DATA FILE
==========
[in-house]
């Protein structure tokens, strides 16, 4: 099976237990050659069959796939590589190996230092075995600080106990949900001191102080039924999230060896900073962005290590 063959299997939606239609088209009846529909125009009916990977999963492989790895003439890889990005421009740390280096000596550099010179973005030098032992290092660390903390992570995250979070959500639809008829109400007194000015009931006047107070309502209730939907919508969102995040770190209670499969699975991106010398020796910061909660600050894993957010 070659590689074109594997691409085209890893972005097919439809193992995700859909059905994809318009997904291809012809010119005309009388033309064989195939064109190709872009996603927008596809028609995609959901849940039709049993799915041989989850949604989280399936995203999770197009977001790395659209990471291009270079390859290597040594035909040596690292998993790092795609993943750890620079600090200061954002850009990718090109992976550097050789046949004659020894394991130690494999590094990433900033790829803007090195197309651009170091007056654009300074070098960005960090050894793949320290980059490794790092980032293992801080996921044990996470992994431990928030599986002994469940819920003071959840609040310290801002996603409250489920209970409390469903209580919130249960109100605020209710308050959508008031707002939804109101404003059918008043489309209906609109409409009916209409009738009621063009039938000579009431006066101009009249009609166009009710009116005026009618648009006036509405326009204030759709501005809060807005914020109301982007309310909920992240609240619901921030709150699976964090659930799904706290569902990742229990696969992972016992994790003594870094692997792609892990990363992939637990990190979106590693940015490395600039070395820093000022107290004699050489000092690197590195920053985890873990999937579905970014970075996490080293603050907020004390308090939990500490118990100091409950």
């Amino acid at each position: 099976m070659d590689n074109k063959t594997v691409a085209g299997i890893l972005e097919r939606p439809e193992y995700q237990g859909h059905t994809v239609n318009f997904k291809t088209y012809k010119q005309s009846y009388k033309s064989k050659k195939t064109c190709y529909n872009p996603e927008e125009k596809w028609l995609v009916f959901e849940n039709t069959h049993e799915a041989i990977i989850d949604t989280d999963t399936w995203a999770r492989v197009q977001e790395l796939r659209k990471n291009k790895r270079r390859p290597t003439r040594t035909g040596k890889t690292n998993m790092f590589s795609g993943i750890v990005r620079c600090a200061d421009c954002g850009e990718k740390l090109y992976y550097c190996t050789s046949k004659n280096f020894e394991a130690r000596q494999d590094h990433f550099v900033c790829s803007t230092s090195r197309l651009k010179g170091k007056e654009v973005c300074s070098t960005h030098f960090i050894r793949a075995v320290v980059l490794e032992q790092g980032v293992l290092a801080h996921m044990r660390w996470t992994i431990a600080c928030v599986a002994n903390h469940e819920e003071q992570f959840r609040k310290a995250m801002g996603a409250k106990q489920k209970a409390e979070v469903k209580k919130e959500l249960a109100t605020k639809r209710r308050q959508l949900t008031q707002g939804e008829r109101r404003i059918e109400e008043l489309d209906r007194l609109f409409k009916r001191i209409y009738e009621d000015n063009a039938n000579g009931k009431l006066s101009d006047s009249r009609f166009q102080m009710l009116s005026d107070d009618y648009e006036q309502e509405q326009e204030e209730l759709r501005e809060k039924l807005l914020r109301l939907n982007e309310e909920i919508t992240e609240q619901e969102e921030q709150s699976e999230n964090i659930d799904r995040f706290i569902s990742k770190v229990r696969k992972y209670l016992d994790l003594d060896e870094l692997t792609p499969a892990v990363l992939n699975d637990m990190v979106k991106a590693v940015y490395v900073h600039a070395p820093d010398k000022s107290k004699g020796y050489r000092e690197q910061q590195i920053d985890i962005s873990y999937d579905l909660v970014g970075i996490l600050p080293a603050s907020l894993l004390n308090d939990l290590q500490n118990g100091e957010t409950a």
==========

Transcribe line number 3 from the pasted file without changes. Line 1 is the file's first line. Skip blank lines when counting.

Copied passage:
């Amino acid at each position: 099976m070659d590689n074109k063959t594997v691409a085209g299997i890893l972005e097919r939606p439809e193992y995700q237990g859909h059905t994809v239609n318009f997904k291809t088209y012809k010119q005309s009846y009388k033309s064989k050659k195939t064109c190709y529909n872009p996603e927008e125009k596809w028609l995609v009916f959901e849940n039709t069959h049993e799915a041989i990977i989850d949604t989280d999963t399936w995203a999770r492989v197009q977001e790395l796939r659209k990471n291009k790895r270079r390859p290597t003439r040594t035909g040596k890889t690292n998993m790092f590589s795609g993943i750890v990005r620079c600090a200061d421009c954002g850009e990718k740390l090109y992976y550097c190996t050789s046949k004659n280096f020894e394991a130690r000596q494999d590094h990433f550099v900033c790829s803007t230092s090195r197309l651009k010179g170091k007056e654009v973005c300074s070098t960005h030098f960090i050894r793949a075995v320290v980059l490794e032992q790092g980032v293992l290092a801080h996921m044990r660390w996470t992994i431990a600080c928030v599986a002994n903390h469940e819920e003071q992570f959840r609040k310290a995250m801002g996603a409250k106990q489920k209970a409390e979070v469903k209580k919130e959500l249960a109100t605020k639809r209710r308050q959508l949900t008031q707002g939804e008829r109101r404003i059918e109400e008043l489309d209906r007194l609109f409409k009916r001191i209409y009738e009621d000015n063009a039938n000579g009931k009431l006066s101009d006047s009249r009609f166009q102080m009710l009116s005026d107070d009618y648009e006036q309502e509405q326009e204030e209730l759709r501005e809060k039924l807005l914020r109301l939907n982007e309310e909920i919508t992240e609240q619901e969102e921030q709150s699976e999230n964090i659930d799904r995040f706290i569902s990742k770190v229990r696969k992972y209670l016992d994790l003594d060896e870094l692997t792609p499969a892990v990363l992939n699975d637990m990190v979106k991106a590693v940015y490395v900073h600039a070395p820093d010398k000022s107290k004699g020796y050489r000092e690197q910061q590195i920053d985890i962005s873990y999937d579905l909660v970014g970075i996490l600050p080293a603050s907020l894993l004390n308090d939990l290590q500490n118990g100091e957010t409950a």